In addition to boiler control, supervision, and alarming, the building automation system also controls the interior and exterior lighting of the structure. Overrides were added to the building automation system interface so that the lighting system could be easily turned on or off for service. The parking lot lights, for instance are capable of operating based on a photo cell, a schedule, or can be manually turned off or on by the building automation system, which is accessible via any computer or smart device with access to the world wide web. The system is totally software manageable. The interior lighting is designed to function off of a schedule, but may also be set to on or off by with the building automation system.

All 40 (or so) water cooled heat pumps operate by adding heat to, or taking heat from, a circuit of water that is pumped from the mechanical room to the ends of the building, and then back to the mechanical room. The water flows continuously through each of the water cooled heat pumps, and when a water cooled heat pump heats or cools, it simply adds or removes heat from the water. The Boiler adds heat to the water loop if the loop temperature becomes too low, and an evaporative cooling system is used to cool the loop temperature if it becomes too hot. The building automation system is responsible for determining what equipment to activate, when to activate the equipment, and when to deactivate the equipment. Small changes in the operating program can have huge impacts on the efficiency of the total system.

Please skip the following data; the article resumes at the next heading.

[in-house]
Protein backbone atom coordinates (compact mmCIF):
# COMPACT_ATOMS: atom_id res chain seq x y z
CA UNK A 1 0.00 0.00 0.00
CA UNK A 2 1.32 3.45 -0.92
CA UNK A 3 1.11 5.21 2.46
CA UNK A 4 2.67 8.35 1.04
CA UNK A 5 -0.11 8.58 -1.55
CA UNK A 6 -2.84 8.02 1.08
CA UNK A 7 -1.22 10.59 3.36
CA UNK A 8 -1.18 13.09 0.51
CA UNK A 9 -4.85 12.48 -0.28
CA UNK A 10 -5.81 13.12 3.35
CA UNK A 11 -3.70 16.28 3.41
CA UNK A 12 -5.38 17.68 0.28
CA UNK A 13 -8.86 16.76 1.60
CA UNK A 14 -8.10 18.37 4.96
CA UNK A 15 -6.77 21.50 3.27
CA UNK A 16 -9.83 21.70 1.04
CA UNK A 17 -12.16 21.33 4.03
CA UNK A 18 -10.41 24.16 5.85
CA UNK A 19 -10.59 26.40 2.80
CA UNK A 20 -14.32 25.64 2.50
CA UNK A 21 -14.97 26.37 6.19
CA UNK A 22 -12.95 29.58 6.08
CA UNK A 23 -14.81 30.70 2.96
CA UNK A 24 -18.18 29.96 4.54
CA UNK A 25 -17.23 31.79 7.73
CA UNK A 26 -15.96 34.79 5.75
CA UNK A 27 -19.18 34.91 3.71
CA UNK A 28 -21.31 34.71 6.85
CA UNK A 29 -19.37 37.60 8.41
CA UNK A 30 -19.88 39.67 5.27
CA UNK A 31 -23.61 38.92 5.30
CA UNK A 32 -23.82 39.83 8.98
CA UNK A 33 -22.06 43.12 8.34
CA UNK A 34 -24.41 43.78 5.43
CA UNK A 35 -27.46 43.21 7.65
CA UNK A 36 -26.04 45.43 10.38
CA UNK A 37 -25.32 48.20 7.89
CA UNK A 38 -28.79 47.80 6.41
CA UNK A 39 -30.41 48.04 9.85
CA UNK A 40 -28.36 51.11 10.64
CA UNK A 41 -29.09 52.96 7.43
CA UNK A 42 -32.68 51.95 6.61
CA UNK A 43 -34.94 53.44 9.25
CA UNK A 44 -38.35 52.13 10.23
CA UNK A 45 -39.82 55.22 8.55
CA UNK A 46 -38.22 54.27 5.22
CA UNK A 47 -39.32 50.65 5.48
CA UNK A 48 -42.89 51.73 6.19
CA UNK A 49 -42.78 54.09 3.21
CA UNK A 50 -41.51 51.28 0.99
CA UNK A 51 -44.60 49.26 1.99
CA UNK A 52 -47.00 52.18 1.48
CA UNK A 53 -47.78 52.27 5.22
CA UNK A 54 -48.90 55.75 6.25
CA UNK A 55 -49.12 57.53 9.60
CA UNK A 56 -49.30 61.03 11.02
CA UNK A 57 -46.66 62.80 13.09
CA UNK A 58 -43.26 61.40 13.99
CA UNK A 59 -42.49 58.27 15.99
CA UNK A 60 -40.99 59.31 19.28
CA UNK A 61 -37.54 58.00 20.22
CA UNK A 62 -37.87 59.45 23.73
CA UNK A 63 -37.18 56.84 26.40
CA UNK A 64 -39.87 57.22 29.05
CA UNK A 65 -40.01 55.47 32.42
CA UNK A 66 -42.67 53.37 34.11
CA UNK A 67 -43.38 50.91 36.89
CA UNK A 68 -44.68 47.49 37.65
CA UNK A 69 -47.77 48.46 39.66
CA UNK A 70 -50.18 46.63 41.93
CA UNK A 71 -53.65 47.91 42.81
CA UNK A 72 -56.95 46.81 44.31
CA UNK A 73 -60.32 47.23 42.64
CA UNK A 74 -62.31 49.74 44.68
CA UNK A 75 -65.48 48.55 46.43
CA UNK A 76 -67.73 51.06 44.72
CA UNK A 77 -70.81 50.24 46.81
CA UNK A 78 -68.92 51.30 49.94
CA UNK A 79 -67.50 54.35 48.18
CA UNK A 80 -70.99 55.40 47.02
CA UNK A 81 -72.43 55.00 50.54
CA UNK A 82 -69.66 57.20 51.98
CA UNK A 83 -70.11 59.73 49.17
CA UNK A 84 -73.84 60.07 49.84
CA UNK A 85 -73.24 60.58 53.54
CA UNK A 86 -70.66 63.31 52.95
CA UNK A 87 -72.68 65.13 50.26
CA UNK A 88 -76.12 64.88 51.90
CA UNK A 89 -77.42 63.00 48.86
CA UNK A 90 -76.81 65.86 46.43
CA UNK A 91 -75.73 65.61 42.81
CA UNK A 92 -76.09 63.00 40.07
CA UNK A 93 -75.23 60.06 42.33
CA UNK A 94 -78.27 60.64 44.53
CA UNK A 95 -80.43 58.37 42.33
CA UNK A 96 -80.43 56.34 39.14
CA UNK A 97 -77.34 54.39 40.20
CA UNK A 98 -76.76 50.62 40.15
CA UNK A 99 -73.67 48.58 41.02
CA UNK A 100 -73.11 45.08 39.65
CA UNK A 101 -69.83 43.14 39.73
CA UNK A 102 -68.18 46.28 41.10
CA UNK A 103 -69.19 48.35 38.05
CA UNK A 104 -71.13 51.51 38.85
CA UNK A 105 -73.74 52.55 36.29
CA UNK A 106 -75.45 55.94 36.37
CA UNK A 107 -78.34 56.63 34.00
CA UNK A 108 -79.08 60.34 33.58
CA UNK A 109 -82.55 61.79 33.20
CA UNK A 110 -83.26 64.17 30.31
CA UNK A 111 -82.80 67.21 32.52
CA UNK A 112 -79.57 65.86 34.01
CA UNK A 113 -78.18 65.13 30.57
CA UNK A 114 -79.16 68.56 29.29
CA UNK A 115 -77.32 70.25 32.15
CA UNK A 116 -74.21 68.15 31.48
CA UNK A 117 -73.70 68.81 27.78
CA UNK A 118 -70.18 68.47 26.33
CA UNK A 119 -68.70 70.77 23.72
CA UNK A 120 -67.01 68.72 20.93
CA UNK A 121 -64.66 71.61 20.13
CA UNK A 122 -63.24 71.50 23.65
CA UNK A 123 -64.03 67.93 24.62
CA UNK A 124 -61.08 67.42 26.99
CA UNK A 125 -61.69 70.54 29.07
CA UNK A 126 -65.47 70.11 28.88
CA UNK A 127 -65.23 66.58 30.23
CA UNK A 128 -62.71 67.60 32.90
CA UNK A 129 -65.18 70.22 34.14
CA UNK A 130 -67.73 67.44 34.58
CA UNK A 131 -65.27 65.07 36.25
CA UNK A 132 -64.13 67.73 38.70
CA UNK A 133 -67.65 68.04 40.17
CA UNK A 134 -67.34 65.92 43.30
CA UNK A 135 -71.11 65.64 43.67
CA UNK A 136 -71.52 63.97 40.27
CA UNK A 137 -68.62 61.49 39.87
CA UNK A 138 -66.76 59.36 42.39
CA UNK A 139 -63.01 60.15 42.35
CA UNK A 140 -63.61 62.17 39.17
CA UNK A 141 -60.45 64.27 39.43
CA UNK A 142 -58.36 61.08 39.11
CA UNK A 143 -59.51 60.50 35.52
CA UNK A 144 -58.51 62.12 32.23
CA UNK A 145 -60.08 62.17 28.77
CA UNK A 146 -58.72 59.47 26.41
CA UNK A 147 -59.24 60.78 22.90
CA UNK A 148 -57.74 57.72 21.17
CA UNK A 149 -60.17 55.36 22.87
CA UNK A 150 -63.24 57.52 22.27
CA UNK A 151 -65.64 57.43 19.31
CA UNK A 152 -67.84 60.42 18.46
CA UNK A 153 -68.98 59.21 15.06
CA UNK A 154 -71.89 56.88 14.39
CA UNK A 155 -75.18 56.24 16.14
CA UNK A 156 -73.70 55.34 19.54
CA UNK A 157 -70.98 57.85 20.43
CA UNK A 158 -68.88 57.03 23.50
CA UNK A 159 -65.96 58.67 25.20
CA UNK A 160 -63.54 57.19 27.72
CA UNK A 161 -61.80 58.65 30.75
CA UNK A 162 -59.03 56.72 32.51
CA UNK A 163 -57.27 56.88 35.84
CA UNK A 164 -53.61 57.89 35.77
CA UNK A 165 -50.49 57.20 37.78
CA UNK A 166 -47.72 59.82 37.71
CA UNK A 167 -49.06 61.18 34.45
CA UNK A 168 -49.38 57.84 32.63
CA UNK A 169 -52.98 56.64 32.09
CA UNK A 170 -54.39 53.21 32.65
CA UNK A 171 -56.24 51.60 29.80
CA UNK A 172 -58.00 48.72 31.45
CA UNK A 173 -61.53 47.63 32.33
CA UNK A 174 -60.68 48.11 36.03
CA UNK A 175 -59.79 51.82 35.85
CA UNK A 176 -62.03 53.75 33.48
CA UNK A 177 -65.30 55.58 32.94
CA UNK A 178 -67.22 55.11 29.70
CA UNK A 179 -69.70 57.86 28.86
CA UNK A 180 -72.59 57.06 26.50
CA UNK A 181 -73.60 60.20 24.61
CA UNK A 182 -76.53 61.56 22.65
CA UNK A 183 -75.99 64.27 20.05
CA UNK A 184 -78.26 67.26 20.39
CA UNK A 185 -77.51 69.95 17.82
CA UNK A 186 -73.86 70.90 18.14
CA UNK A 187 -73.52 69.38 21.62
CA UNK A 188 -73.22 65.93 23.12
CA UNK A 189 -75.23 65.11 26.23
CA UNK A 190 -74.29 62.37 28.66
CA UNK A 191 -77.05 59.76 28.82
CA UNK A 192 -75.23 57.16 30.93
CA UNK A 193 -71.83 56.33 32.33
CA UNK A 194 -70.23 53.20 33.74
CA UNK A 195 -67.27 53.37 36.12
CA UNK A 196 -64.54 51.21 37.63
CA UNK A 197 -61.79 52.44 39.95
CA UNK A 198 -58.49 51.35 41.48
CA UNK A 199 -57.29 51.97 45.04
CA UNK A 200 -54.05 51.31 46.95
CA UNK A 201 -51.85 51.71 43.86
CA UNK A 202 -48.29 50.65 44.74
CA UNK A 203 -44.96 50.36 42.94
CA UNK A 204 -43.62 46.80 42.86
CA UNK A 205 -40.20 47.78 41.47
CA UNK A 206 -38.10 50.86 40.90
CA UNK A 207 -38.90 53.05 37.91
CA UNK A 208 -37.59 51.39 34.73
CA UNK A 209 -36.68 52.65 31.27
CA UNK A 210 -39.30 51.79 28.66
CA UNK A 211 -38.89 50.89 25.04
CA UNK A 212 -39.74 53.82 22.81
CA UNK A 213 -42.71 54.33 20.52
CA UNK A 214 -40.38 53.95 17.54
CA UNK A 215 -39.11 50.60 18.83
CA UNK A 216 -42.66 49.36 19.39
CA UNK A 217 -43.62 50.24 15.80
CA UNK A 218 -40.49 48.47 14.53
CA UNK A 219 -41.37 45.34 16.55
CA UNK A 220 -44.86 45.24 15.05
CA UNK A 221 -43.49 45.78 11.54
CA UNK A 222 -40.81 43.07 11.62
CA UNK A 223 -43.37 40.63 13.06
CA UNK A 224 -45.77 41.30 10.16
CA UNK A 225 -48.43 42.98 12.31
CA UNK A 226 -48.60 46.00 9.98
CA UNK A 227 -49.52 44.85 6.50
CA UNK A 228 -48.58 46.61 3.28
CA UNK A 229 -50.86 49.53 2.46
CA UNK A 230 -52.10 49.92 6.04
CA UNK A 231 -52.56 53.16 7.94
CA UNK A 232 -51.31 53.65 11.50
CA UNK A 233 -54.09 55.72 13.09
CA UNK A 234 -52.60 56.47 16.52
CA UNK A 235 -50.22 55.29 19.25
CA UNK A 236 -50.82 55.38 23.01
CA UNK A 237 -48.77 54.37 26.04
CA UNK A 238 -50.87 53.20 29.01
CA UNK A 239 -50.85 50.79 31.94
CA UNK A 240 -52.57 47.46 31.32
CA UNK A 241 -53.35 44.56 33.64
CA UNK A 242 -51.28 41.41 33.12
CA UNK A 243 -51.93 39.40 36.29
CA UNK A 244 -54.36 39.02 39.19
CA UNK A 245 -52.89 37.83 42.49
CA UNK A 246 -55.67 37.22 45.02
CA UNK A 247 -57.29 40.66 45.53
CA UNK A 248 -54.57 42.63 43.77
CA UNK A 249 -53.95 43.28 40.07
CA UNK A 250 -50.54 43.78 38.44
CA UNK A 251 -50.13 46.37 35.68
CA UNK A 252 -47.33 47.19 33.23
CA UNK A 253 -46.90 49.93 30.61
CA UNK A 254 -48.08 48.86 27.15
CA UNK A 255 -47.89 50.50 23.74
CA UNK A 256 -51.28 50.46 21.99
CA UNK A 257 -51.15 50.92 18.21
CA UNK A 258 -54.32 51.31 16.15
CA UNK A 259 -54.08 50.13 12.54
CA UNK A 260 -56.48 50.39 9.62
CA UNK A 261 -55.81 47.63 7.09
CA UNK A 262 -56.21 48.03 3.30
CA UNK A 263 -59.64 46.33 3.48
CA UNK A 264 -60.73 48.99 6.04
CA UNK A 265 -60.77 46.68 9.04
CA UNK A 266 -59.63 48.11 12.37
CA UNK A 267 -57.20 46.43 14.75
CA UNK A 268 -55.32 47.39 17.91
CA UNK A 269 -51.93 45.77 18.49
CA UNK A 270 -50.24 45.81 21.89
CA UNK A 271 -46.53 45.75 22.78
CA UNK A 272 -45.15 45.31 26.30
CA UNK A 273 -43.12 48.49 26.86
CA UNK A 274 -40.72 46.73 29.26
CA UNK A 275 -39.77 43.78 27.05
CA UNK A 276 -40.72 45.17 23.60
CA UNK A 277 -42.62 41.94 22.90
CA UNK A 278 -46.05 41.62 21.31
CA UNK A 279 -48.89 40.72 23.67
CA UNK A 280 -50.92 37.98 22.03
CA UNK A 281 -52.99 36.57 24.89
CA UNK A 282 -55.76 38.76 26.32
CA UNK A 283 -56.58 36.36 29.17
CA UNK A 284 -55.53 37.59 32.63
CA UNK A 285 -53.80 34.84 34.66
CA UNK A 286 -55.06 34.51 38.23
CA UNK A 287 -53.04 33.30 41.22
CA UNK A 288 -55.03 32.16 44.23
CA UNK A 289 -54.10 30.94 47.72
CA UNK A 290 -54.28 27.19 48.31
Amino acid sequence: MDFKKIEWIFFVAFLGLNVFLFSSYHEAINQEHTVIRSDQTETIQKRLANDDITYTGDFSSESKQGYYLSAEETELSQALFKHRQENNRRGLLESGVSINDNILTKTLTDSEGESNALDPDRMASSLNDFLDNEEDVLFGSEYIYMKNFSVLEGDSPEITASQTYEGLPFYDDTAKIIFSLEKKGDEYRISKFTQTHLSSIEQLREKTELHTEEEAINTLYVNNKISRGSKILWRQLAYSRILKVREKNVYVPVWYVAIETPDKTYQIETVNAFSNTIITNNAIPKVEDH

The building automation system also features cooling water chemical treatment supervision and control. Cooling water chemical treatment is a profession in and of itself, and there is a lot of chemistry and mathematics involved in determining the proper mixtures when formulating a chemical treatment program for a customer. Integrating the chemical treatment system into the building automation system is always the best way to administer a chemical treatment program because of several reasons. Firstly, managing a chemical treatment program via a server based building automation system is very accessible. Changes made to the program can be done across town, or even across the country. Secondly, because most water treatment programs simply rely on timers and sometimes water meters to administer chemicals to cooling water, there is often waste. Administering chemicals based on readings and calculations (like equipment run time, conductivity, etc.), as can be done with a properly written chemical treatment program in a server, offers the chemical treatment program administrator much more flexibility in cutting costs and saving chemicals. Thirdly, calculated chemical level alarms may be integrated into the system so that e-mails are sent out just prior to chemical levels reaching zero. Fourthly, the treatment of the system can be geared back when the system is used less. Legoinarre's disease is the primary reason why chemical treatment programs must be used with evaporative cooling systems. If the water is not being aerated or circulated through the system, like in the winter, the cooling water treatment may be geared back a bit. The fifth and last reason why cooling water chemical treatment programs are best administered via a building automation system is because there are no limitations on developing a good control program with a server, while without a server the chemical treatment engineer's ability to design a control program is restricted to within the operational functionality of the hardware that he is using.